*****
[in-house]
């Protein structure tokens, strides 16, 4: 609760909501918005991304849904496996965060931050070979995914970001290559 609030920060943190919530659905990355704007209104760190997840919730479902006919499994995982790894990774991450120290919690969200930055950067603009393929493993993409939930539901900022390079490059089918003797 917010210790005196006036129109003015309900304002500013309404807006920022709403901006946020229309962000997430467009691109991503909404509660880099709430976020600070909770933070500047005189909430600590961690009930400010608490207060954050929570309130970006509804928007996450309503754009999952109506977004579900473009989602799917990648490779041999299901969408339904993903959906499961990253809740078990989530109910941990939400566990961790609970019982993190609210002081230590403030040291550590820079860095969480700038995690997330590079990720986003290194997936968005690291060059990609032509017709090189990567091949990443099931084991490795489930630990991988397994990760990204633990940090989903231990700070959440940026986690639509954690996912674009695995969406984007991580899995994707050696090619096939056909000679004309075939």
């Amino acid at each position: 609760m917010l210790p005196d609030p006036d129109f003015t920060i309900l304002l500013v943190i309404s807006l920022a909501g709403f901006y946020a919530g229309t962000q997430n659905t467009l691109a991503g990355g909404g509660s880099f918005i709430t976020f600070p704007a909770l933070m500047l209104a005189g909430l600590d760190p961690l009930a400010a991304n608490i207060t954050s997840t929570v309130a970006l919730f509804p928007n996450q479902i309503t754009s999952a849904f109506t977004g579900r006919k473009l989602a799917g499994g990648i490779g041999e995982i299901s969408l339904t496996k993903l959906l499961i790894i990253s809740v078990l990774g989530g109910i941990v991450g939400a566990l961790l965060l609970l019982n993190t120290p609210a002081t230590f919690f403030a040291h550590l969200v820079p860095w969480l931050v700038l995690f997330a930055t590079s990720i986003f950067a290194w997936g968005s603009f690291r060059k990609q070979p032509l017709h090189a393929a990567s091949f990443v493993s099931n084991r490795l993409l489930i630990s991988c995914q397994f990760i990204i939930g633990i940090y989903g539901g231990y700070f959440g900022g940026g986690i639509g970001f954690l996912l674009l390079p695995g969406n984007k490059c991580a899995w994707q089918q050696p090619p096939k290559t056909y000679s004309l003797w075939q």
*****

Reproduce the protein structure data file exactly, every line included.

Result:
[in-house]
């Protein structure tokens, strides 16, 4: 609760909501918005991304849904496996965060931050070979995914970001290559 609030920060943190919530659905990355704007209104760190997840919730479902006919499994995982790894990774991450120290919690969200930055950067603009393929493993993409939930539901900022390079490059089918003797 917010210790005196006036129109003015309900304002500013309404807006920022709403901006946020229309962000997430467009691109991503909404509660880099709430976020600070909770933070500047005189909430600590961690009930400010608490207060954050929570309130970006509804928007996450309503754009999952109506977004579900473009989602799917990648490779041999299901969408339904993903959906499961990253809740078990989530109910941990939400566990961790609970019982993190609210002081230590403030040291550590820079860095969480700038995690997330590079990720986003290194997936968005690291060059990609032509017709090189990567091949990443099931084991490795489930630990991988397994990760990204633990940090989903231990700070959440940026986690639509954690996912674009695995969406984007991580899995994707050696090619096939056909000679004309075939």
């Amino acid at each position: 609760m917010l210790p005196d609030p006036d129109f003015t920060i309900l304002l500013v943190i309404s807006l920022a909501g709403f901006y946020a919530g229309t962000q997430n659905t467009l691109a991503g990355g909404g509660s880099f918005i709430t976020f600070p704007a909770l933070m500047l209104a005189g909430l600590d760190p961690l009930a400010a991304n608490i207060t954050s997840t929570v309130a970006l919730f509804p928007n996450q479902i309503t754009s999952a849904f109506t977004g579900r006919k473009l989602a799917g499994g990648i490779g041999e995982i299901s969408l339904t496996k993903l959906l499961i790894i990253s809740v078990l990774g989530g109910i941990v991450g939400a566990l961790l965060l609970l019982n993190t120290p609210a002081t230590f919690f403030a040291h550590l969200v820079p860095w969480l931050v700038l995690f997330a930055t590079s990720i986003f950067a290194w997936g968005s603009f690291r060059k990609q070979p032509l017709h090189a393929a990567s091949f990443v493993s099931n084991r490795l993409l489930i630990s991988c995914q397994f990760i990204i939930g633990i940090y989903g539901g231990y700070f959440g900022g940026g986690i639509g970001f954690l996912l674009l390079p695995g969406n984007k490059c991580a899995w994707q089918q050696p090619p096939k290559t056909y000679s004309l003797w075939q």